Parents threatened with debt collectors for falling just 50p into debt to school over lunch money, survey finds

Camilla Turner
 Nearly one in five parents said they had been in arrears or debt to their children’s school - PA

Schools are threatening parents with debt collectors if they fall just 50p into debt over lunch money, a survey of parents has revealed.

Nearly one in five parents said they had been in arrears or debt to their children’s school. Of those over one in ten said that a sanction was applied to their child as a result of the debt.

This included their children being banned from music lessons or from after school clubs until their parents cleared their debt.

The survey of almost 4,000 parents, conducted by The National Association of Schoolmasters Union of Women Teachers (NASUWT), found that parents felt harassed by schools after declining to make financial donations which headteachers had insisted were “voluntary”.

Almost a fifth of parents said they are asked to make a regular financial donation to their child's school Credit: Gareth Fuller

One parent told the survey: “On one occasion I was in arrears by 50p with dinner money (it transpired that this was actually an error in the schools part).

“However I received a very strong 'round robin' text from the school telling me to clear my debt otherwise it would be passed into a debt agency.

“I was also told that if I was in arrears with dinner money my daughter wouldn't receive a school dinner and if I didn't send in a packed lunch the matter would be referred to social services.”

Other parents told how they received text messages from the school chasing them up for “voluntary” donations the school had asked for, and how teachers would “hassle” children about the money as well. 

Other parents told how they received text messages from the school chasing them up for “voluntary” donations Credit: Gareth Fuller

Almost a fifth of parents said they are asked to make a regular financial donation to their child's school, and in some cases parents have been asked to contribute more than £100 a year. The findings also shows that many families are being asked to hand over money to pay for pens, pencils, ipads and computers.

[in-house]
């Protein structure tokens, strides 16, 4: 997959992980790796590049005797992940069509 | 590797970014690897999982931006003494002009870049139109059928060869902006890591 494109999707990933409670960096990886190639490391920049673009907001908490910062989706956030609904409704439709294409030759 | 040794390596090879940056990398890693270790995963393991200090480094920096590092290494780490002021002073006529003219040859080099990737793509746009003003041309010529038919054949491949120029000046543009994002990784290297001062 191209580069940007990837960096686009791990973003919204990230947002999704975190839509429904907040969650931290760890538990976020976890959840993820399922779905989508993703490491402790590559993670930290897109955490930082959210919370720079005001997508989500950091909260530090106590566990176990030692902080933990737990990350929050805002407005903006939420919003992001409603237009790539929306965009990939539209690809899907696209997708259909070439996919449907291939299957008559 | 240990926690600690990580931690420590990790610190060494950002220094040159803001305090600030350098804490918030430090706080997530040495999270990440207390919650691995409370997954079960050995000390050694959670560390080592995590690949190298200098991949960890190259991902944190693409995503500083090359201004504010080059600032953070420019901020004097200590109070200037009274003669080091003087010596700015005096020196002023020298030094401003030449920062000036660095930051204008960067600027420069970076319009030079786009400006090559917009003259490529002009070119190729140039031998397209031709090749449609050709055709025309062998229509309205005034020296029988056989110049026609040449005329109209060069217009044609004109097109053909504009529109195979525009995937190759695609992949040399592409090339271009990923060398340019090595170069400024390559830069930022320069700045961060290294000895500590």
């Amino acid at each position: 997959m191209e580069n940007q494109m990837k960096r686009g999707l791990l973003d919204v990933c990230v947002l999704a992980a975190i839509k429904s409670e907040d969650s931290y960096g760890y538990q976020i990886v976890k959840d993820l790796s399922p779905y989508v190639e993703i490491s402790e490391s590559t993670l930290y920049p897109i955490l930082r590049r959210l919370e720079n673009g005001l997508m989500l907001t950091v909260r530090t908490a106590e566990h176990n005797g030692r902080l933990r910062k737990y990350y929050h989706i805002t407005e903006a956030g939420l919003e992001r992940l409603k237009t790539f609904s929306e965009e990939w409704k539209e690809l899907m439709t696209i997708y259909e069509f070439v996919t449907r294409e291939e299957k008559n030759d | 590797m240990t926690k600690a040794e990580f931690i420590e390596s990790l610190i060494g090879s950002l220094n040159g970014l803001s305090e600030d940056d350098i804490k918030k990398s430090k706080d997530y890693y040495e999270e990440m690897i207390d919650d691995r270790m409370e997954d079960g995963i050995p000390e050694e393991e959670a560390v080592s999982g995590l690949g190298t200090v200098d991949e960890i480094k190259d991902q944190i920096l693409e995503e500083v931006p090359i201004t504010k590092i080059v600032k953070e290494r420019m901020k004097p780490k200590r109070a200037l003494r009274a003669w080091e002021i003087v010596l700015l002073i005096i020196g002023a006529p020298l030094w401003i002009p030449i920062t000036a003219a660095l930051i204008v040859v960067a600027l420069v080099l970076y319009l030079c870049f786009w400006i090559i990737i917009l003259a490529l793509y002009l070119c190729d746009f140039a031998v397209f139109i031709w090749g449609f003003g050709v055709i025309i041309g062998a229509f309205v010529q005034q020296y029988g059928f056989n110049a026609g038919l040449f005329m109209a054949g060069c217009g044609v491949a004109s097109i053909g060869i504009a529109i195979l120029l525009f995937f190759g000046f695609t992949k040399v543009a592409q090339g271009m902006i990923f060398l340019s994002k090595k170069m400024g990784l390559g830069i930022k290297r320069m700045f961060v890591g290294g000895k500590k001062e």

The findings come amid concerns from  school leaders and teachers about growing funding pressures in England's state schools.

Almost one in five (18 per cent) of parents said that they had been asked to complete a standing order or direct debit for a regular donation. Just over a third (38 per cent) said they have made a contribution for their child to take part in after-school activities, lessons or clubs outside formal childcare.

Chris Keates, General Secretary of the NASUWT, said that "substantial financial pressures" are now being placed on parents and carers.

"The costs of attending some schools are now acting as a barrier to parents accessing their school of choice for their children and are effectively a covert form of selection," she said.

A Department for Education spokeswoman said that no parent is required to make a contribution to their child's education, adding: “the rules are clear on this and no policies have been introduced by this government to allow schools to charge parents”.

RegisterLog incommenting policy

By using Yahoo you agree that Yahoo and partners may use Cookies for personalisation and other purposes